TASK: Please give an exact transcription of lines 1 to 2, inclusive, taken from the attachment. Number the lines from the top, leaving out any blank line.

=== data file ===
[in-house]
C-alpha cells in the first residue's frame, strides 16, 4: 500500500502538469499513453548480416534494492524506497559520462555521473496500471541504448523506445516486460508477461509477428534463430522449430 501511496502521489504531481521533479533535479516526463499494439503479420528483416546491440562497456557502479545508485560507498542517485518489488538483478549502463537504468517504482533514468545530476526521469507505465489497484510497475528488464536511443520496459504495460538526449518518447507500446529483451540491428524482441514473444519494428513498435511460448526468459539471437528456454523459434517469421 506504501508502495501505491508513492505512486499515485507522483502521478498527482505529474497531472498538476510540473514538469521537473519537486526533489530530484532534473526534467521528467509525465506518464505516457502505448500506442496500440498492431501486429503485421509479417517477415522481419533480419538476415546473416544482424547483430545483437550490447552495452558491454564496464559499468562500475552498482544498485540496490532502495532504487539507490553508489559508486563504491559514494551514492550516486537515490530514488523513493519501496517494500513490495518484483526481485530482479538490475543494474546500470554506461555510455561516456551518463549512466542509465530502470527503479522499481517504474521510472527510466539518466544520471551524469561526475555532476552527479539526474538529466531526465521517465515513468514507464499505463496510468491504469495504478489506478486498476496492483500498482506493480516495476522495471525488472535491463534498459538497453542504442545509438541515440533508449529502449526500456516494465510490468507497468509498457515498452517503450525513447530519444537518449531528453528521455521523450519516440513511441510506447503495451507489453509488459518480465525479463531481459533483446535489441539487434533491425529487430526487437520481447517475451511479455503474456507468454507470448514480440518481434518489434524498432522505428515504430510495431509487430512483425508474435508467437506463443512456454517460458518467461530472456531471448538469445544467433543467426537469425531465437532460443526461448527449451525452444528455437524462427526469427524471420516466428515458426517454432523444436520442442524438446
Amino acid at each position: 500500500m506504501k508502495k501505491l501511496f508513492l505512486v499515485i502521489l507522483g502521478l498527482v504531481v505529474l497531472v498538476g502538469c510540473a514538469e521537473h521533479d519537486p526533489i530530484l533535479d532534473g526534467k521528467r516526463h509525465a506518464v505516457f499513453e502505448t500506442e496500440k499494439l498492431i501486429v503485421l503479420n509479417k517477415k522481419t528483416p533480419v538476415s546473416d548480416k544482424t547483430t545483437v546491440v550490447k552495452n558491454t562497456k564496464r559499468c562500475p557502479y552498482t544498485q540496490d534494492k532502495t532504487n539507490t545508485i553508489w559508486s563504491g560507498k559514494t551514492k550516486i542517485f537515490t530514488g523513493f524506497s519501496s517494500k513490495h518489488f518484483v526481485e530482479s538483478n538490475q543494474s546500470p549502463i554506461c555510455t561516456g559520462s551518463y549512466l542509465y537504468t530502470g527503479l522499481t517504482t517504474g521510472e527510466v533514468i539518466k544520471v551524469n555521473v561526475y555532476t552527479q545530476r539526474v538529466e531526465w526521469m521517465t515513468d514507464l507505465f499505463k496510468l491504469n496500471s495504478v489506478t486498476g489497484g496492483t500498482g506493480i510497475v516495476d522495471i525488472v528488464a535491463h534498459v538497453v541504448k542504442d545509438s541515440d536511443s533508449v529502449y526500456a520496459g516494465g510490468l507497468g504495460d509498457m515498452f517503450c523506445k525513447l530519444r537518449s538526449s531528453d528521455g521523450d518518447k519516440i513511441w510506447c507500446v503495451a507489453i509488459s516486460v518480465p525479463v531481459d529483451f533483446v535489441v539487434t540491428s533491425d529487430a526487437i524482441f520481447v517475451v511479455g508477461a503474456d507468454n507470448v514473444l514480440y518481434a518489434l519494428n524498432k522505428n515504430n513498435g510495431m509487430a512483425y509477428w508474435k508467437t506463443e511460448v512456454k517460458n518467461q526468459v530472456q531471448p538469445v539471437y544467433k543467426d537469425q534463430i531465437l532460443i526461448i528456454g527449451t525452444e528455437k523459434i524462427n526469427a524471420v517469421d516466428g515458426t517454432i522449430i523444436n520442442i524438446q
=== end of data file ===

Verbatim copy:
[in-house]
C-alpha cells in the first residue's frame, strides 16, 4: 500500500502538469499513453548480416534494492524506497559520462555521473496500471541504448523506445516486460508477461509477428534463430522449430 501511496502521489504531481521533479533535479516526463499494439503479420528483416546491440562497456557502479545508485560507498542517485518489488538483478549502463537504468517504482533514468545530476526521469507505465489497484510497475528488464536511443520496459504495460538526449518518447507500446529483451540491428524482441514473444519494428513498435511460448526468459539471437528456454523459434517469421 506504501508502495501505491508513492505512486499515485507522483502521478498527482505529474497531472498538476510540473514538469521537473519537486526533489530530484532534473526534467521528467509525465506518464505516457502505448500506442496500440498492431501486429503485421509479417517477415522481419533480419538476415546473416544482424547483430545483437550490447552495452558491454564496464559499468562500475552498482544498485540496490532502495532504487539507490553508489559508486563504491559514494551514492550516486537515490530514488523513493519501496517494500513490495518484483526481485530482479538490475543494474546500470554506461555510455561516456551518463549512466542509465530502470527503479522499481517504474521510472527510466539518466544520471551524469561526475555532476552527479539526474538529466531526465521517465515513468514507464499505463496510468491504469495504478489506478486498476496492483500498482506493480516495476522495471525488472535491463534498459538497453542504442545509438541515440533508449529502449526500456516494465510490468507497468509498457515498452517503450525513447530519444537518449531528453528521455521523450519516440513511441510506447503495451507489453509488459518480465525479463531481459533483446535489441539487434533491425529487430526487437520481447517475451511479455503474456507468454507470448514480440518481434518489434524498432522505428515504430510495431509487430512483425508474435508467437506463443512456454517460458518467461530472456531471448538469445544467433543467426537469425531465437532460443526461448527449451525452444528455437524462427526469427524471420516466428515458426517454432523444436520442442524438446